More than 14 million gallons of sewage-tainted water has washed into Baltimore streams over the past two months, but city officials haven’t alerted the public of the contamination.
Federal and state environmental regulators require the city to notify the public anytime at least 10,000 gallons of sewage contamination enters waterways. But the Department of Public Works stopped issuing the alerts in late January, when it launched a live map of sewage overflows on its website.
In response to questions from The Baltimore Sun about the change in practice, public works spokesman Jeff Raymond said Monday the online map meant the city didn’t need to issue “a news release or even a tweet.”
“Anyone can check at any time to see the latest information as it becomes available,” he said in an e-mail. “We encourage all residents to use the online tool to see the data for themselves.”
Sewage routinely contaminates waterways across the city and around the region when rain water infiltrates cracks and breaks in sewage pipes. The aged system, more than 100 years old in places, also has dated built-in outflows that routinely spill sewage into the Jones Falls when the system is overwhelmed.
Baltimore has been under a consent decree since 2002 to stop the pollution, which can sicken people and disrupt the ecological balance of the Chesapeake Bay and its tributaries.
The city faces a 2021 deadline on repairs to stop most of the sewage pollution. And the court-approved agreement also requires public notification about the overflows in the meantime. Officials had been issuing alerts through press releases, tweets and e-mails sent to a list of subscribers.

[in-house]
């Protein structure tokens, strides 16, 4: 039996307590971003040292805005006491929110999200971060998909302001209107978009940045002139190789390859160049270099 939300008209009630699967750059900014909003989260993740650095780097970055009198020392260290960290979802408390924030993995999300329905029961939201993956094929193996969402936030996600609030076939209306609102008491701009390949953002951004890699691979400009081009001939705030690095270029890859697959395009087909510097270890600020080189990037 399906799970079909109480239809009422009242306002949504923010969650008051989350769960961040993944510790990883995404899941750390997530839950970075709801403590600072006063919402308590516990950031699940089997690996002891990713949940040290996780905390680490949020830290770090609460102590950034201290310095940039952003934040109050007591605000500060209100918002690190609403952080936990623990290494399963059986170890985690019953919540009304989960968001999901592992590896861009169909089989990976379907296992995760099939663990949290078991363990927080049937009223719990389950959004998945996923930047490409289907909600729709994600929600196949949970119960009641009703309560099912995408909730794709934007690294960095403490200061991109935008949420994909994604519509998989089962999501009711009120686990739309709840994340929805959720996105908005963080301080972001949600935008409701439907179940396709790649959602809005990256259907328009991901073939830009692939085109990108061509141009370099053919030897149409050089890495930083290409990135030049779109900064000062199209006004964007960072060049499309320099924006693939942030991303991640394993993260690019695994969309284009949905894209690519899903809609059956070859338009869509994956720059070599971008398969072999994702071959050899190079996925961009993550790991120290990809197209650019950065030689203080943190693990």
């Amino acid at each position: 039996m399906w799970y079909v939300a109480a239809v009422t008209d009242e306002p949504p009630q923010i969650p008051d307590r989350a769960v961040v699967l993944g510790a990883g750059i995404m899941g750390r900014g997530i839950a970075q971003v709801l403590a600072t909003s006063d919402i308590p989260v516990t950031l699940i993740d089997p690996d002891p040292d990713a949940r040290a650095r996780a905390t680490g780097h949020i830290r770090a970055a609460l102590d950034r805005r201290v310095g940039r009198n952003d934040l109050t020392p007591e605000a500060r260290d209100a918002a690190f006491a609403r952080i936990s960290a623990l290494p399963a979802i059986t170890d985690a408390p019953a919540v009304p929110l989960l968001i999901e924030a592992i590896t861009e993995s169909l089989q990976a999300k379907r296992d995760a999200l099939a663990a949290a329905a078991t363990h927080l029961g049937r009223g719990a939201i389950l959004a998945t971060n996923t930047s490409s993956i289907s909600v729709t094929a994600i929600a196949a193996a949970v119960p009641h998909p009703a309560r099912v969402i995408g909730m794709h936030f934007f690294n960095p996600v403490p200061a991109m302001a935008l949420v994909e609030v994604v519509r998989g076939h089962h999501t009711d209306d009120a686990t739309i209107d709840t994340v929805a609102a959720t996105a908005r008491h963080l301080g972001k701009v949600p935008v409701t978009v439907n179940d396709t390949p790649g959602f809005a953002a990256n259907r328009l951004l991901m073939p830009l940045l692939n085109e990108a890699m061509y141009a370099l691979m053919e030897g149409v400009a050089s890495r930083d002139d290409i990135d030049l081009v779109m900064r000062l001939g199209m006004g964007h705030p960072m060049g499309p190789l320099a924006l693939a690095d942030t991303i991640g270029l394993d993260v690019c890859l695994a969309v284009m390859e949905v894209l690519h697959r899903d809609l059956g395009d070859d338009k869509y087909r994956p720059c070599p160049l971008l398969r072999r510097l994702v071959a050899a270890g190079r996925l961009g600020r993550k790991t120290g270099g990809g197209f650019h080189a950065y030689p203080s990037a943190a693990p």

On Monday, when asked about the recent lack of reporting overflows, Raymond at first said the online map would suffice, but the agency would announce “major” sewage overflow events of 1 million gallons or more.
But after The Sun asked when the last “major” sewage contamination occurred, Raymond said the city would resume issuing alerts for all sewage overflows of 10,000 gallons or greater.
The city online database shows four sewage overflows each totaling between 1.4 million and 3 million gallons have been reported since Jan. 24. There have been 11 overflows of at least 10,000 gallons over that time, totaling 14.2 million gallons.
City officials, however, have not issued any sewage overflow press releases since Jan. 22.
Angela Haren, the Baltimore Harbor Waterkeeper, noticed the lack of communication, and said she reached out to city officials earlier Tuesday inquiring about it.
“I don’t think [the online map] adequately informs the public, and it’s a public health issue,” she said.
After learning that public works officials said they would reverse course, Haren said she would be watching closely to make sure they follow through.